‘Is this patriot enough?’ Asian American war vet and public official takes shirt off to show scars in powerful town hall speech about discrimination

·2 min read
A member of the West Chester, Ohio board of trustees, Lee Wong, shows off the scars he received in the US military while discussing the discrimination he’s faced as an Asian-American (West Chester Board of Trustees)
A member of the West Chester, Ohio board of trustees, Lee Wong, shows off the scars he received in the US military while discussing the discrimination he’s faced as an Asian-American (West Chester Board of Trustees)

An Asian-American elected official in Ohio lifted his shirt to reveal the scars he received while serving in the US military during a town hall meeting in which he discussed the discrimination he has faced due to his race.

Lee Wong, a member of the West Chester Board of Trustees, revealed his scars during a town hall meeting on Tuesday to drive home the point that his race does not make him any less of a "patriot".

According to Fox 19 Now, Mr Wong came to the US in the 1960s, and served in the US military for 20 years.

During the meeting, Mr Wong, 69, began unbuttoning his shirt, and said he was going to show people "what questions of patriotism looks like".

"Here is my proof," he said, lifting his shirt to reveal long, dark scars running across the width of his chest.

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"This is sustained through my service in the US military," he said. "Now, is this patriot enough?"

He went on to describe his experiences with discrimination.

"I'm not ashamed to walk around anymore. Before, I was very inhibited. People looked at me strange, and they'd question my loyalty to this country. I don't look 'American enough,'" he said. "Now, last I read the US Constitution, we the people, we are all the same. We are equal. Not this 'you are more superior, you are not.'"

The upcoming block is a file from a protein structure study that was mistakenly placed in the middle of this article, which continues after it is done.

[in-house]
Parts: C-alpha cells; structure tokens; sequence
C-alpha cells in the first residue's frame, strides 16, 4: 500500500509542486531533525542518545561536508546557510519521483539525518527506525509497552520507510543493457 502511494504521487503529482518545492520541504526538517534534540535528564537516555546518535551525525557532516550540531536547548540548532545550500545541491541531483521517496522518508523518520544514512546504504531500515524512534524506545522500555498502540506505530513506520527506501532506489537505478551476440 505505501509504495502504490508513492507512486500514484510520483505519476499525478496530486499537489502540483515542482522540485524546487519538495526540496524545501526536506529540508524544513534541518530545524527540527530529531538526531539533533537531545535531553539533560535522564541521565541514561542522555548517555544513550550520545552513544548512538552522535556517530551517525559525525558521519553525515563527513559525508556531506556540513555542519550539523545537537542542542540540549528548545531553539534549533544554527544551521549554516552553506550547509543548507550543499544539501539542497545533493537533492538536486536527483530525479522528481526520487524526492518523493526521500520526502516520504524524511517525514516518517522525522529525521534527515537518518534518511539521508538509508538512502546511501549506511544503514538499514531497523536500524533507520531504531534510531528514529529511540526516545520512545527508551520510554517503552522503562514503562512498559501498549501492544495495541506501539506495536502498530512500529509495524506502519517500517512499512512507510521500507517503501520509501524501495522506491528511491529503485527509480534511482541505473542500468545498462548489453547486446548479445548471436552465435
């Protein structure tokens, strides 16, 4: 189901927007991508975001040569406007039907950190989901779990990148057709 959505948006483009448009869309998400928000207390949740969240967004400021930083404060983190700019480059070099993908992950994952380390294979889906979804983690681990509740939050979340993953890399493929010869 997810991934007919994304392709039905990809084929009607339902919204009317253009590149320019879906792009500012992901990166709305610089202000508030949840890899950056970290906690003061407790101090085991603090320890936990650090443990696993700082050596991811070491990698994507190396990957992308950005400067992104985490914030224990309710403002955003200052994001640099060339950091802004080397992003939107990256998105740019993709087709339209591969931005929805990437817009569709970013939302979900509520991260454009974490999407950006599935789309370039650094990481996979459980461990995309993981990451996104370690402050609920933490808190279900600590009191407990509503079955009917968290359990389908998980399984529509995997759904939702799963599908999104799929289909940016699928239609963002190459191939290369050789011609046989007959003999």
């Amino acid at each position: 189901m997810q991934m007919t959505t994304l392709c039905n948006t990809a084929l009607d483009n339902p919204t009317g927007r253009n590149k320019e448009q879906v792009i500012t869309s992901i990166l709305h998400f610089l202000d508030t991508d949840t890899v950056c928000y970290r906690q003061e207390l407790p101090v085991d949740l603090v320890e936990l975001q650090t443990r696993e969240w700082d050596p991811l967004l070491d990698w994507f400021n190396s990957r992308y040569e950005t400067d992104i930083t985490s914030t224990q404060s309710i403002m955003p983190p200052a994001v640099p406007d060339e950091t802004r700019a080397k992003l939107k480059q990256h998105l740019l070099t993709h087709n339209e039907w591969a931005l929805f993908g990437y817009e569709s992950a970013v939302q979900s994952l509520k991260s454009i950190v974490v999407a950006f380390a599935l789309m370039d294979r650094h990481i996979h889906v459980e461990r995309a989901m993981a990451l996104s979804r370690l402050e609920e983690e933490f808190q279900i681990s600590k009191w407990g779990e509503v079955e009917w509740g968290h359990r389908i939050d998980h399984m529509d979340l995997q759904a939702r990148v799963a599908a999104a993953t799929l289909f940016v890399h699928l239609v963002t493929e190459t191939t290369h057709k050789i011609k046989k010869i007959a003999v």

His statements were made in the wake of a mass shooting in Atlanta that left eight people dead, six of them women of Asian descent.

He recalled several instances in his life where he was discriminated against because of his Asian heritage.

Mr Wong said at one point while studying in Chicago he was beaten because of his race.

“That put me to the hospital,” he told the news outlet. “That was my first experience.”

He also spoke of an incident in which a child mocked the shape of his eyes.

“Walk out grocery store. Father with a kid and little boy would go like this—” Mr Wong said, pulling his eyelids back “—to me. I just went, ‘hahaha, it’s just a kid.’ But there is more to that. He learned it from somebody.”

He said while campaigning that some voters would tell him he did not look American enough.

“When someone comes up and says that to me, it’s like a stab in my heart,” he said.

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